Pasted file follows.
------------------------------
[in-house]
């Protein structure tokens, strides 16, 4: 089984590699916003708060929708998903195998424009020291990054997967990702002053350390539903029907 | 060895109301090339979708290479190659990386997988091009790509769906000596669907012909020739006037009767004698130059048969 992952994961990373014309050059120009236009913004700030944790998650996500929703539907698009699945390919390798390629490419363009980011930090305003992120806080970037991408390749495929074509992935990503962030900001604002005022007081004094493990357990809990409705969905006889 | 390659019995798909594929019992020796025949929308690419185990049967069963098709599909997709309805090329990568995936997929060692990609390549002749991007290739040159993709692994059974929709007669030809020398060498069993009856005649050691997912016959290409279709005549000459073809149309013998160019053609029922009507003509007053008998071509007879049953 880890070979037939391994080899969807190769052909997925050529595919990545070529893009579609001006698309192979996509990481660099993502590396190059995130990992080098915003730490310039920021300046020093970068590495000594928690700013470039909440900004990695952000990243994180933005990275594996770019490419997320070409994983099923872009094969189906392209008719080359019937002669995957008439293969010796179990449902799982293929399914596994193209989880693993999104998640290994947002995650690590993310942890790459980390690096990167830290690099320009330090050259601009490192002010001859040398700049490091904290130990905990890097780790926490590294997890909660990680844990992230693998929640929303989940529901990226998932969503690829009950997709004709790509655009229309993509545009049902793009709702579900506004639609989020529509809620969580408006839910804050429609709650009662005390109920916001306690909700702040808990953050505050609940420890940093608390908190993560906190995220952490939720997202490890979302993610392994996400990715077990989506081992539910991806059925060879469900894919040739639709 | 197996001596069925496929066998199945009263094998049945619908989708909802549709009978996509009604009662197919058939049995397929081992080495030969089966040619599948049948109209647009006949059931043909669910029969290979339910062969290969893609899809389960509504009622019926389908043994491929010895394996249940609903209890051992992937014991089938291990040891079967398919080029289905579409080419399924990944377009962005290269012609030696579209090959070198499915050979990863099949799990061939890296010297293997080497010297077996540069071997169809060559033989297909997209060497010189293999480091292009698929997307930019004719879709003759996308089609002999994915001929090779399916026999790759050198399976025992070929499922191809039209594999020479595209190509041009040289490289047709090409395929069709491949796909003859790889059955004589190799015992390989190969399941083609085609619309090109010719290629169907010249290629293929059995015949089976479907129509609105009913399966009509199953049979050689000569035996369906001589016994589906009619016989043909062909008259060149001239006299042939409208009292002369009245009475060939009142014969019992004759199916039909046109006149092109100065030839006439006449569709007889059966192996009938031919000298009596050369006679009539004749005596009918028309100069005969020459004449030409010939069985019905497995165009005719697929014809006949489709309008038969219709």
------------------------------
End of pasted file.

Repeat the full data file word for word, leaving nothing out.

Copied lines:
[in-house]
């Protein structure tokens, strides 16, 4: 089984590699916003708060929708998903195998424009020291990054997967990702002053350390539903029907 | 060895109301090339979708290479190659990386997988091009790509769906000596669907012909020739006037009767004698130059048969 992952994961990373014309050059120009236009913004700030944790998650996500929703539907698009699945390919390798390629490419363009980011930090305003992120806080970037991408390749495929074509992935990503962030900001604002005022007081004094493990357990809990409705969905006889 | 390659019995798909594929019992020796025949929308690419185990049967069963098709599909997709309805090329990568995936997929060692990609390549002749991007290739040159993709692994059974929709007669030809020398060498069993009856005649050691997912016959290409279709005549000459073809149309013998160019053609029922009507003509007053008998071509007879049953 880890070979037939391994080899969807190769052909997925050529595919990545070529893009579609001006698309192979996509990481660099993502590396190059995130990992080098915003730490310039920021300046020093970068590495000594928690700013470039909440900004990695952000990243994180933005990275594996770019490419997320070409994983099923872009094969189906392209008719080359019937002669995957008439293969010796179990449902799982293929399914596994193209989880693993999104998640290994947002995650690590993310942890790459980390690096990167830290690099320009330090050259601009490192002010001859040398700049490091904290130990905990890097780790926490590294997890909660990680844990992230693998929640929303989940529901990226998932969503690829009950997709004709790509655009229309993509545009049902793009709702579900506004639609989020529509809620969580408006839910804050429609709650009662005390109920916001306690909700702040808990953050505050609940420890940093608390908190993560906190995220952490939720997202490890979302993610392994996400990715077990989506081992539910991806059925060879469900894919040739639709 | 197996001596069925496929066998199945009263094998049945619908989708909802549709009978996509009604009662197919058939049995397929081992080495030969089966040619599948049948109209647009006949059931043909669910029969290979339910062969290969893609899809389960509504009622019926389908043994491929010895394996249940609903209890051992992937014991089938291990040891079967398919080029289905579409080419399924990944377009962005290269012609030696579209090959070198499915050979990863099949799990061939890296010297293997080497010297077996540069071997169809060559033989297909997209060497010189293999480091292009698929997307930019004719879709003759996308089609002999994915001929090779399916026999790759050198399976025992070929499922191809039209594999020479595209190509041009040289490289047709090409395929069709491949796909003859790889059955004589190799015992390989190969399941083609085609619309090109010719290629169907010249290629293929059995015949089976479907129509609105009913399966009509199953049979050689000569035996369906001589016994589906009619016989043909062909008259060149001239006299042939409208009292002369009245009475060939009142014969019992004759199916039909046109006149092109100065030839006439006449569709007889059966192996009938031919000298009596050369006679009539004749005596009918028309100069005969020459004449030409010939069985019905497995165009005719697929014809006949489709309008038969219709």